Now Zurick works out of a one-person office in her North Oakland home. She explained that although she and her partner, Jeremy Paster, are trained wilderness medical technicians, they stick to their mission’s principles of respectful non-intervention. 

“We prefer to step back and let the Karen treat the people,” Zurick said. “We have to consider what impact we have on them. We need for them to be empowered to face their situation.” 

And from previous visits, Zurick is well aware of how tricky that is. 

At the Thai border town of Mae Sot, four mission volunteers meet up with local medics, usually in their twenties and with only rudimentary medical training. The medics describe what supplies they need. They never ask for painkillers, which Zurik said the Karen consider nonessential.  

The mission then travels into Bangkok to purchase the medicine, as well as backpacking supplies. The medics will spend the next six months doling out the medicine as they trek from devastated villages to overcrowded refugee camps.  

The medicine is in demand. In 2000, the World Health Organization evaluated health care systems in 191 countries. They flunked Burma (Myanmar), rating it at 190 – only Sierra Leone fared worse.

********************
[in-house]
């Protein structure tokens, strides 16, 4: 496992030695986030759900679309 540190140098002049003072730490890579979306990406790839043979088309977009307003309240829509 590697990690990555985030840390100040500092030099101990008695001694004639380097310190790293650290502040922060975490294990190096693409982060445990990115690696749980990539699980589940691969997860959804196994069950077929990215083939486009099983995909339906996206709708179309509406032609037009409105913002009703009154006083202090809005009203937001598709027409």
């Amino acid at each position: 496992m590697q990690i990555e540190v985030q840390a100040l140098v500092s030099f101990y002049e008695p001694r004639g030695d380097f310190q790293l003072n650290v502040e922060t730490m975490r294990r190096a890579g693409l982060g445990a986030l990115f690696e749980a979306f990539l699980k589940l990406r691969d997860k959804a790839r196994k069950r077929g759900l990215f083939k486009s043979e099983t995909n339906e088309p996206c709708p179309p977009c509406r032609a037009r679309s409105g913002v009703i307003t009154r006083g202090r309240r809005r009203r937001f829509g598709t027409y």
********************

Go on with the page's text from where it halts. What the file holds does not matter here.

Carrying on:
Last year, the mission’s antibiotics, vitamins and other medical supplies served 10,000 displaced refugees suffering from malaria, a slew of childhood illnesses and landmine injuries, Zurick said. The volunteers who make the trip pay their own travel expenses to Burma. 

Since Burma took its independence from the United Kingdom in 1948, the ethnic Burmese majority and about 135 ethnic minorities have struggled in successive civil wars. The current martial law regime originally called itself the State Law and Order Restoration Council when the army seized control in 1962. Western countries objected to human rights violations and began setting sanctions, and in 1990 the government held a democratic election. The Council lost, but the military, now led by General Than Shwe, has kept the winning party’s leader, Aung San Suu Kyi, a Nobel Prize Winner, under house arrest since then.